Warning

### Data Types

Data types used in the tasks are defined in the library redcp, which contains support wrappers for data structures commonly used in robotics. The individual data types allow for standardizing the interfaces between the functional parts of the robot software architecture. The implementation of the library is inspired by the ROS middleware used in robotics to manage the software architecture of the robots. While the ROS messages are only data wrappers, our implementation features several simplifications, and some classes include additional code to simplify work with them.

The data types used in the course tasks are inherited from the Message class and are as follows.

2. Vector3
3. Quaternion
4. Pose
5. Odometry
6. Twist
7. Path
8. LaserScan
9. OccupancyGrid
10. NavGraph

The structure of the individual classes and the description of their methods follows.

The general message header contains information common for most data (message) types.

Attributes

• timestamp - float - Creation timestamp of the message.
• frame_id - string - String identification of the coordinate reference frame in which the data are represented (default to base_frame).

#### Vector3

Representation of 3D vectors with $x$, $y$, $z$ component.

Attributes

• x - float - $x$ coordinate.
• y - float - $y$ coordinate.
• z - float - $z$ coordinate.

#### Quaternion

Representation of 3D orientation using unit quaternion. There are multiple ways to represent the rotations in robotics, with the rotation matrices and quaternions being superior to Euler angles with their commonly used variant Tait–Bryan angles. The Euler angles represent the robot orientation in 3D using rotations around the principal axes of the robot. In particular, the original Euler angles are prescribed by one of the following orders of rotation ($zxz$, $xyx$, $yzy$, $zyz$, $xzx$, $yxy$) with the more common representation using the Tait–Bryan angles variant prescribed by one of the following orders of rotation ($xyz$, $yzx$, $zxy$, $xzy$, $zyx$, $yxz$) commonly referred to as yaw (rotation around $z$ axis), pitch (rotation around $y$ axis), and roll (rotation around $x$ axis) of the robot, similar to the following figure (courtesy of novatel.com).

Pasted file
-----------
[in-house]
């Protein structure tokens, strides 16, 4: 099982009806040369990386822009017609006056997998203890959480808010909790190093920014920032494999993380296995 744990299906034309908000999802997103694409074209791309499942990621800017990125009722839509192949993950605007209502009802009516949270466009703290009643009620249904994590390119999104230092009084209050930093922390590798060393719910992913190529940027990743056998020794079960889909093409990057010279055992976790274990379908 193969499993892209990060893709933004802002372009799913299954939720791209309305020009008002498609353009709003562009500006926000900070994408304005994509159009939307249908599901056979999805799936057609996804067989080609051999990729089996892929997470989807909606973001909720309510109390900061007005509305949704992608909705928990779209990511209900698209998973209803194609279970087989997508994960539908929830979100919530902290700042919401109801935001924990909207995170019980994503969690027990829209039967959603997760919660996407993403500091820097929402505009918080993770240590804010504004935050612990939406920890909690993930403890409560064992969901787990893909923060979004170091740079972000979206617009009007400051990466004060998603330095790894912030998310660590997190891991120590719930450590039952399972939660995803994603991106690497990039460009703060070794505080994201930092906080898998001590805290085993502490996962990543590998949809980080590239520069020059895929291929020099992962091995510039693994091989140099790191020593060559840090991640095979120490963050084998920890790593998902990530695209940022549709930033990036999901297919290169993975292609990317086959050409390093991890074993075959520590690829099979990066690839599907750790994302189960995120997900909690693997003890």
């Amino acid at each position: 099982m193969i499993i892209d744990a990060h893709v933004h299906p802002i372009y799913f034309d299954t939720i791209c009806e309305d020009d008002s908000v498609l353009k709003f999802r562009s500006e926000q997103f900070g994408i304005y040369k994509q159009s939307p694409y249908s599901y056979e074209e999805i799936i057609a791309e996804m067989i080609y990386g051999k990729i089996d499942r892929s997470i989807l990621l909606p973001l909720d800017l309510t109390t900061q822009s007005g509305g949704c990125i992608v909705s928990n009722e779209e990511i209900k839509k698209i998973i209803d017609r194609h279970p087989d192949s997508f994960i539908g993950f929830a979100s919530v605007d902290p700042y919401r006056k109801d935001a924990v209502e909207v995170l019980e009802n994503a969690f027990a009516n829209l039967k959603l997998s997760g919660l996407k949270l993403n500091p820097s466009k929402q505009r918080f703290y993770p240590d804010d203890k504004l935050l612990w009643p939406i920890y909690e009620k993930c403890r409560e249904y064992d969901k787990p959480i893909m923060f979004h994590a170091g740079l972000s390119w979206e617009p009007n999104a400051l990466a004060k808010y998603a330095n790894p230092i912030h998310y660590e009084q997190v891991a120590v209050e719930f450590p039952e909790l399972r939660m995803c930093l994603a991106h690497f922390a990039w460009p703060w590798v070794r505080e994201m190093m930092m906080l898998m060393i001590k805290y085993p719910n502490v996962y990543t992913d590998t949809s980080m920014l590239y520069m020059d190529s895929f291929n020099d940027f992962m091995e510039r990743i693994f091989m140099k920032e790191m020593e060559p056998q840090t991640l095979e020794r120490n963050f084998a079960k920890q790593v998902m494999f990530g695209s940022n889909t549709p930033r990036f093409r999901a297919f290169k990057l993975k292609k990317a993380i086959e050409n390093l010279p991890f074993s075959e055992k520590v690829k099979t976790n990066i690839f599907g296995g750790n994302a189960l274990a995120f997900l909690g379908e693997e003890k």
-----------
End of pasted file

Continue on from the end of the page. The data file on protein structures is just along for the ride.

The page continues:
There are two principal problems in using Euler (Tait–Bryan) angles. First is the missing standardization of rotation order, which leaves us with twelve possible sequences of rotations. Second, the Gimball-lock effect, which is a loss of Degree of Freedom that occurs when two axes are driven into a parallel configuration by the sequence of the rotations. Hence, representation of the orientation using quaternions and rotation matrices is considered a better option.

Attributes

• x - float - $x$ component.
• y - float - $y$ component.
• z - float - $z$ component.
• w - float - $w$ component.

Methods

• to_R() - Method to convert quaternion into the rotation matrix.
• from_R(R) - Method to convert rotation matrix R into the quaternion representation.
• to_Euler() - Method to convert quaternion into Euler angles (yaw, pitch, roll) - $xyz$ order.
• from_Euler(yaw, pitch, roll) - Method to convert Euler ($xyz$ order) angles yaw,pitch,roll into the quaternion.

#### Pose